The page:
In sperm banks, screening of potential sperm donors typically includes screening for genetic diseases, chromosomal abnormalities and sexually transmitted infections that may be transmitted through the donor's sperm. The screening process generally also includes a quarantine period, during which samples are frozen and stored for at least 6 months after which the donor will be re-tested for STIs. This is to ensure no new infections have been acquired or have developed during since the donation. If the result is negative, the sperm samples can be released from quarantine and used in treatments.
The screening process and requirements vary significantly between jurisdictions. In the United States, the screening procedures are regulated by the FDA, the ASRM, the American Association of Tissue Banks, and the CDC. The screening regulations are more stringent today than they have been in the past. In Europe, the screening procedures are regulated by the EU Tissue Directive.
Screening of potential sperm bank donors Wikipedia
The CDC standards for sperm donor screening require:Taking a medical history of the donor, his children, siblings, parents, and grandparents etc. for three to four generations back. This is often done in conjunction with the patient's family doctor.
HIV risk assessment interview, asking about sexual activity and any past drug use.
Blood tests and urine tests for infectious diseases, such as:
HIV-1/2 see sections below
Cytomegalovirus (CMV) see sections below, although not all clinics test for this.
Blood and urine tests for blood typing and general health indicators: ABO/Rh typing, CBC, liver panel and urinalysis
Complete physical examination including careful examination of the penis, scrotum and testicles.
Genetic testing for carrier traits, for example:
Other hemoglobin-related blood disorders.
Cystic fibrosis carrier screening, chromosome analyses, and hemoglobin evaluations are performed on the majority of sperm donor applicants in the United States. Donors of Jewish, Québécois, or Cajun descent may also get genetic testing for the carrier trait of Tay Sachs disease, but there is significant variation in screening for other disorders that occur with increased frequency in this population.General health
Semen analysis for:
Acrosome activity may also be tested
Screening for cytomegalovirus is not mandatory in all jurisdictions, and positive donors may still donate at sperm banks.
Donor screening for cytomegalovirus (CMV) is carried out by testing for IgG antibodies against CMV that are produced if the donor ever has contracted CMV, which is the case in between 50% and 80% of adults. Such antibody-positive individuals may potentially shed virus that remain latent in the body in the semen, infecting the mother and, in turn, the embryo/fetus. Most babies will not be harmed by the virus, but a small percentage may develop neurological abnormalities. However, the risk of acquiring CMV infection from an antibody-positive sperm donor is believed to be extremely low, at least where sperm banks perform follow-up tests on antibody-positive donors for type IgM antibodies that indicate current or recent CMV infection, and where sperm preparations are performed that decrease the amount of white blood cells in the samples, e.g. in samples prepared for IUI. In uncertainty, recipient women may do a blood sample test on themselves for IgG antibodies at their health care provider, determining immunity against the virus.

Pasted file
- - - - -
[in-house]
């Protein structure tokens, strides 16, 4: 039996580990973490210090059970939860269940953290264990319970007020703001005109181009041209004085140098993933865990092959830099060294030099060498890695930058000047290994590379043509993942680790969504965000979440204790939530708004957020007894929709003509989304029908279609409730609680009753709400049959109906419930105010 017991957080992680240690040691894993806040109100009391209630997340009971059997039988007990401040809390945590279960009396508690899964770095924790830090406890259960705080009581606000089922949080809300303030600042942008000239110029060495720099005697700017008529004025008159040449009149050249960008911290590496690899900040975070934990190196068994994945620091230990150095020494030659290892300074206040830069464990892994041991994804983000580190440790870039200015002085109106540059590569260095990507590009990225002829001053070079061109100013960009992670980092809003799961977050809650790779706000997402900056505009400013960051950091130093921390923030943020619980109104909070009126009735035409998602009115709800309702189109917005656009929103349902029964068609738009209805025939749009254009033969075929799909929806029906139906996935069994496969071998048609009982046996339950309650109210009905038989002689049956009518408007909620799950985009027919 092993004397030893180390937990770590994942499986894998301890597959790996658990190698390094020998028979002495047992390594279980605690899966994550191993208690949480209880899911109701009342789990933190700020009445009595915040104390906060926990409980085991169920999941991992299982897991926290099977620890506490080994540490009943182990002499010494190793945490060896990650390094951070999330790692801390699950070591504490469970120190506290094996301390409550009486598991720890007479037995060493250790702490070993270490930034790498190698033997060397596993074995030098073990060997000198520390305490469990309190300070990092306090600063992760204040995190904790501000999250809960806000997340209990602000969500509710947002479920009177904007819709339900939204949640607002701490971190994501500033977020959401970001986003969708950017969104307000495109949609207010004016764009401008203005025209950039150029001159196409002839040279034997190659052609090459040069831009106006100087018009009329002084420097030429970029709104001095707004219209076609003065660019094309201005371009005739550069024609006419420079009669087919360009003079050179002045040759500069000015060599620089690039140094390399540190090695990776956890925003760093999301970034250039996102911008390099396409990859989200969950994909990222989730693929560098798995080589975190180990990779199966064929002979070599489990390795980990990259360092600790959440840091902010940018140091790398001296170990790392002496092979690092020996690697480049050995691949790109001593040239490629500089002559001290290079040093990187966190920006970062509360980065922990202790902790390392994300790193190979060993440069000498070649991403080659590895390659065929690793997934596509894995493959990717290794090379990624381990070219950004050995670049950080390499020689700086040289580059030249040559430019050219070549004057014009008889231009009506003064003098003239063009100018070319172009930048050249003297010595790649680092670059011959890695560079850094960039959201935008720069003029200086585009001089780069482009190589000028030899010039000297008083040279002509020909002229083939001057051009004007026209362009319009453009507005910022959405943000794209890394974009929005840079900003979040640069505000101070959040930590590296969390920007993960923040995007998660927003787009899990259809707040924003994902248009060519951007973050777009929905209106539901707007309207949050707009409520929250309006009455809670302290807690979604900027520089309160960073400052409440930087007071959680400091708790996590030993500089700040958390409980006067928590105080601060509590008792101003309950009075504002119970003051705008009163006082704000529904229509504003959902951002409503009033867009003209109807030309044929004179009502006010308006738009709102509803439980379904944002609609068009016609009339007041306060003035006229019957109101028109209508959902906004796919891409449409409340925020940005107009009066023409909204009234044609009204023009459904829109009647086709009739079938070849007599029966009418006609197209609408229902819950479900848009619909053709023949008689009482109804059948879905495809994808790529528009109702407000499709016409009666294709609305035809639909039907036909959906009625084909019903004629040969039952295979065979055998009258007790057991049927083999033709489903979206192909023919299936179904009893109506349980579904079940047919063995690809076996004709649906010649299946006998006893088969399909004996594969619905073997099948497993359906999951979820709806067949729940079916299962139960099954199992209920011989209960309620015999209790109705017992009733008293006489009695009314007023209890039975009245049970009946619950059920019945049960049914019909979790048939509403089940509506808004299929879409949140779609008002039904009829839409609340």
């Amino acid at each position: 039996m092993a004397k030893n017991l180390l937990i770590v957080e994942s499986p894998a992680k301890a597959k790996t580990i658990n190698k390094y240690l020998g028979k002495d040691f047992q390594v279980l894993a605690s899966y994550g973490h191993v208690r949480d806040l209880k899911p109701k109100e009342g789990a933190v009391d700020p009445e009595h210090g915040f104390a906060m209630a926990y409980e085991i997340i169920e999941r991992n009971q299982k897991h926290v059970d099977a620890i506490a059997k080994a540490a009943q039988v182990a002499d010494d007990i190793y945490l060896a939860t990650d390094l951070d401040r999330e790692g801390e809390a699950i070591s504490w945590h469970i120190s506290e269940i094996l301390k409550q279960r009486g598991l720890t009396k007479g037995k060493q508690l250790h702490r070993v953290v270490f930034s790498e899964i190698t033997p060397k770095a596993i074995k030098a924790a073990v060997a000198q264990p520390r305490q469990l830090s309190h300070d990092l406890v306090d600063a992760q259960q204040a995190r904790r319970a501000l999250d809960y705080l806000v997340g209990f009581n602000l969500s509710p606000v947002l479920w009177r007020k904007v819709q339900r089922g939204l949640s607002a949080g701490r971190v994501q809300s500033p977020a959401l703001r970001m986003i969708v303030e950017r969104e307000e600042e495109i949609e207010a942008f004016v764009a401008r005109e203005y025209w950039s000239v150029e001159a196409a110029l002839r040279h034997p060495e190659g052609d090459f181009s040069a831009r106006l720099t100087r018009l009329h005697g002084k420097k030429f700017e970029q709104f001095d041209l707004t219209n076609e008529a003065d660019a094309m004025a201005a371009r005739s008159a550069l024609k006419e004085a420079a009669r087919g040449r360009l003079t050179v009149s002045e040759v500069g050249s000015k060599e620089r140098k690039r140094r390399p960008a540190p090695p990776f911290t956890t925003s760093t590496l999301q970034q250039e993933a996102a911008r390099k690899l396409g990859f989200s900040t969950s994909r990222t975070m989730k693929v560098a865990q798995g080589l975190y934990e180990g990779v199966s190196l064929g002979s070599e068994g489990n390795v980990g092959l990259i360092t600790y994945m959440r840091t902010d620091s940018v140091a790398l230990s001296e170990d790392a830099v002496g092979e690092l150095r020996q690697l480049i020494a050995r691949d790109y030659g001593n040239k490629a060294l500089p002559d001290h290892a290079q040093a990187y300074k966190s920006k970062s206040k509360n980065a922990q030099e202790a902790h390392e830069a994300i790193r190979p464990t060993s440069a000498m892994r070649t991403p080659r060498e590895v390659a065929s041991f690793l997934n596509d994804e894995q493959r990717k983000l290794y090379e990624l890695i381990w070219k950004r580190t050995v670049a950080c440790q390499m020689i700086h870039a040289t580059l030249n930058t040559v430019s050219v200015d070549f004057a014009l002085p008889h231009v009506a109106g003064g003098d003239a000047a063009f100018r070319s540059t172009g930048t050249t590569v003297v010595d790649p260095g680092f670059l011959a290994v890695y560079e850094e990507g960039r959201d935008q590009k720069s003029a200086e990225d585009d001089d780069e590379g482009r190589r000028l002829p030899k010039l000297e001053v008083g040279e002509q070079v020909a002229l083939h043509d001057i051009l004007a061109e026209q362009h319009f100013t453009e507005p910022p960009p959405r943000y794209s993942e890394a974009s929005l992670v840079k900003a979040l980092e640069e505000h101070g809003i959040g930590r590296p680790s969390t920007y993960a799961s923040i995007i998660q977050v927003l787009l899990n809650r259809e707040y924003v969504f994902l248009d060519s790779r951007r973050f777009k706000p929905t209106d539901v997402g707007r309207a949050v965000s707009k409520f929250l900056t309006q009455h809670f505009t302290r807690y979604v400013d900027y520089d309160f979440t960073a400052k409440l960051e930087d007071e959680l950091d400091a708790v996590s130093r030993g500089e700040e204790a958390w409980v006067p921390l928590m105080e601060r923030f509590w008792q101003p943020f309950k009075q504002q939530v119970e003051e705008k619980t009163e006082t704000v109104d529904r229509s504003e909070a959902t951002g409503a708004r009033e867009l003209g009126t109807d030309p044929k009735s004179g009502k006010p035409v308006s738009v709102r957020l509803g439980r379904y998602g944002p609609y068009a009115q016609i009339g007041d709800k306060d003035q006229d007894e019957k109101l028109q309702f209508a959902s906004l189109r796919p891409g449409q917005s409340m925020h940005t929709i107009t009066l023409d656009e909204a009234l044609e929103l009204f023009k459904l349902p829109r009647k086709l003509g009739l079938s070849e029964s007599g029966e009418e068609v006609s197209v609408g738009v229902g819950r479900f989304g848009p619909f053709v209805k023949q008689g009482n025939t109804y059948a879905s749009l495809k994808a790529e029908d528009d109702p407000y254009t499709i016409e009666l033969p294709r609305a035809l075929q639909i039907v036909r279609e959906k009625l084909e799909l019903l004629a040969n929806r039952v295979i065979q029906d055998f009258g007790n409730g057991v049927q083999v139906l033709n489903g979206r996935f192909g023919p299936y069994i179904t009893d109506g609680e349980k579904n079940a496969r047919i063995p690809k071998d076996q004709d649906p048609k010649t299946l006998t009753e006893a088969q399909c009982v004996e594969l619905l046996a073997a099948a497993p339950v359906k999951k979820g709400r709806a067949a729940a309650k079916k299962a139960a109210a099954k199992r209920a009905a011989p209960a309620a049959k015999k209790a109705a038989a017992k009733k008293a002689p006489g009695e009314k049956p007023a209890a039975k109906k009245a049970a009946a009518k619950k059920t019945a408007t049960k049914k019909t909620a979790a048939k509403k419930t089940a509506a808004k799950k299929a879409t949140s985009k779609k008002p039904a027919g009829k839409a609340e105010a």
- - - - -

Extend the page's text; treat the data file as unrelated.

Washing techniques are developing that purify sperm from viral load of HIV and hepatitis C, but nevertheless clinics do not offer sperm from carriers of significant STIs.
Children conceived through sperm donation have a birth defect rate of almost a fifth compared with the general population. This may be explained by the fact that sperm banks only accept donors who have good semen quality, and because of the rigorous screening procedures which they adopt, including a typical age limitation on sperm donors, often limiting sperm donors to the ages of 21-39 (see paternal age effect), and genetic and health screening of donors. In addition, sperm banks may try to ensure that the sperm used in a particular recipient woman comes from a donor whose blood group and genetic profile is compatible with those of the woman.
Sperm donation is also used in cases of rhesus incompatibility. This particularly occurs where a woman has a blood type which is rhesus negative, and where her partner is rhesus positive. The woman's body may reject a fetus if it has rhesus positive blood. Anti D injections have been developed and may be used to attempt to avoid this, and these are usually automatically given to rhesus negative women immediately after they give birth to their first child. However, in the past this was either not possible or was not always routinely undertaken where a woman gave birth or had an abortion and she may have trouble carrying a child later in life. Furthermore, for some women, the anti D injection does not provide the entire solution, particularly where there is a medical history of complications during pregnancy which risk the woman's blood and that of the fetus becoming mixed. In such cases, sperm from a rhesus negative donor can provide the solution and a woman may be able to conceive and carry a pregnancy to full term when otherwise this would not be possible. For this reason, sperm from rhesus negative sperm donors is often in great demand, particularly those with the O negative blood group who are universal donors.